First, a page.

MANNHEIM – The marquee quarterfinals game for Mannheim is surely the Germany-Switzerland game, a game that will see either Germany advance to the semi-finals for the first time since this format was introduced in 1992 or Switzerland advance for the first time since 1998 (the only other time the Swiss made the semis was in 1992).
In an historical context, this is hockey's oldest international rivalry, the teams having first faced each other at the 1910 European Championship in Les Avants, Switzerland (won by Germany, 9-1).
If Germany is Going to Win
It all began two weeks ago in Gelsenkirchen. A German team that wouldn’t have been in the top division this year except that it was hosting the event found strength and inspiration from 77,803 screaming fans. The dramatic, incredible 2-1 win in overtime against the United States kick-started what has surely been an amazing tournament so far for the hosts.
A quick recap of the scores shows just how impressive the Germans have been this year. They followed Gelsenkirchen with a narrow 1-0 loss to the Finns and then beat the surprising Danes, 3-1, in the final Preliminary Round game. In the Qualifying Round, they lost a squeaker to the mighty Russians, 3-2, but found renewed life against Belarus. Although that game ended in a disastrous three-on-the-goalie rush in overtime, they tied the game in the final minute. The 2-1 loss was disappointing but impressive nonetheless. Then, they beat Slovakia, 2-1, to qualify for the quarterfinals.
The team’s strength has undoubtedly been the home crowds. Feeling a duty and obligation, the players have responded with fantastic efforts, and now, against Switzerland, they will have to summon even greater strength from within if they are to advance to the semi-finals for the first time.
Goalie Dennis Endras has been excellent, and the defence has been solid. It’s the offensive skill that has been lacking. Having scored only ten goals in six games, they know how important keeping the puck out of their end is going to be, especially against a Swiss team that has proved it can score. In fact, the leading goalscorers on the team are Alexander Barta and Felix Schütz, both of whom have only two goals.
One aspect of the offence that has been terrible is the power play. Germany is last of 16 teams in the ranking, having scored just one goal on 21 opportunities. Wasted chances like these against the Swiss could spell elimination. If Germany wins this game, it will do so by a low score, with great goaltending from Endras, and an inspired effort before a sold-out SAP Arena crowd chanting and cheering non-stop for 60 minutes.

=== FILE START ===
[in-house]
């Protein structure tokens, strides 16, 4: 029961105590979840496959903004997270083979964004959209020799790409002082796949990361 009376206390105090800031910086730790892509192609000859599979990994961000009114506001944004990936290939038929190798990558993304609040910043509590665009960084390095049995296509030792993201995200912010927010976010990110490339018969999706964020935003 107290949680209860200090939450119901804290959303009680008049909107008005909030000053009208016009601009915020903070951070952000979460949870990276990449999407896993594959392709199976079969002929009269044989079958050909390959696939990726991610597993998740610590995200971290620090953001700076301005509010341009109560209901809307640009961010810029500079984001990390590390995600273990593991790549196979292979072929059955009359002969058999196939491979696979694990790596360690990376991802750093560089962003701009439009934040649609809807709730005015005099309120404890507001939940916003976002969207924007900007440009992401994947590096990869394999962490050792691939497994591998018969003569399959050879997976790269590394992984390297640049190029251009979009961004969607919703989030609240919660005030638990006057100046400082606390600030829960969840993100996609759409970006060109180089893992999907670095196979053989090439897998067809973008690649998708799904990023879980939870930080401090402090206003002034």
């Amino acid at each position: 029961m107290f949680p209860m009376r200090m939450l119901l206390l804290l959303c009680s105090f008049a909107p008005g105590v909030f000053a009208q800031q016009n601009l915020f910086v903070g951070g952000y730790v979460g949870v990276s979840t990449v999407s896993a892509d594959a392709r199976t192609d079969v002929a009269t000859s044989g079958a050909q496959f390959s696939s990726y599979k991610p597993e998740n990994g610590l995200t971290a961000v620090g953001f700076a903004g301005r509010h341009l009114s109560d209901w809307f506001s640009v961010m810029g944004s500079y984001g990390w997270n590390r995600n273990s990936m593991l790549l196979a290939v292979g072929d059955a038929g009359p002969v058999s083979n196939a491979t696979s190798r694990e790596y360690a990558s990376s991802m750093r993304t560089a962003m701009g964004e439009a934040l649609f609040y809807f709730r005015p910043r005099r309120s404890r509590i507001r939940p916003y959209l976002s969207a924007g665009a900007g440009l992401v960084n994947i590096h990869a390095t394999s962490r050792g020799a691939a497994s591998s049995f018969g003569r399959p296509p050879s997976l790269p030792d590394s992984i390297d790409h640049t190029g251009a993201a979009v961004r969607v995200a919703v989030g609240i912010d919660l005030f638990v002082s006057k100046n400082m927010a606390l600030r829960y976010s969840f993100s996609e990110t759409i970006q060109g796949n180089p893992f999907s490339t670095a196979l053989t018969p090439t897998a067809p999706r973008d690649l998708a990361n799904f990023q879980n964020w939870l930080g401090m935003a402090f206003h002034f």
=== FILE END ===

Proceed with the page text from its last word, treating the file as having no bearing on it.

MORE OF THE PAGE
If Switzerland is Going to Win
When Julien Sprunger and Sandy Jeannin declined to play in Germany, it seemed like the Swiss offence was in serious trouble. When defenceman Mark Streit also phoned in his regrets, it seemed the team’s blueline was going to be in serious trouble. Instead, the Swiss have had both offence and defence – and great goaltending – to a degree that has been lacking for years.
Like Germany, Switzerland also got off to a fast start in the Preliminary Round. It beat Latvia, 3-1, and Italy, 3-0, before a first-place showdown with Canada, a game in which the heavily-favoured Olympic champions were expected to win. And yet, for the first time in 76 years of World Championship play, the Swiss emerged victorious by a very impressive 4-1 score.
In the Qualifying Round, they continued their impressive ways, beating the Czechs, 3-2. But then, two uninspired efforts have them on a downturn of sorts. They mailed in a 3-2 loss to Norway and then were shellacked 5-0 by Sweden. If they want to be back in the semi-finals for the first time since 1998, they have to reverse their performance of the last two games.
Goalie Martin Gerber sat out the 5-0 loss, and just having him back in the blue ice will be a marked improvement for the team. He has been if not sensational then absolutely rock solid, having given up just six goals in four games.
Special teams have been an area of both strength and weakness. The penalty killers are the only group in the tournament that have yet to give up a goal, but the power play is second worst, after Germany, having scored just once in 15 tries.
The team has only two goals from its defencemen, so if the forwards don’t score, it’s game over. So far, however, they have scored plenty. Leading the way is Andres Ambühl and Martin Plüss, with four goals each, and Damien Brunner, with a goal and four assists.
The team’s first priority, though, will be to take the home crowd out of the game. An early goal, or a scoreless first period, might do the trick, but more probably this can be done by using the team’s superior speed. If the Swiss can forecheck hard, generate scoring chances off the rush, and cause confusion around Endras’s crease, they’ll have an excellent chance of winning.
The officials for the game are: Referees: Tom Laaksonen (FIN) / Tom Sterns (USA), linesmen: David Brown (USA) / Jussi Terho (FIN).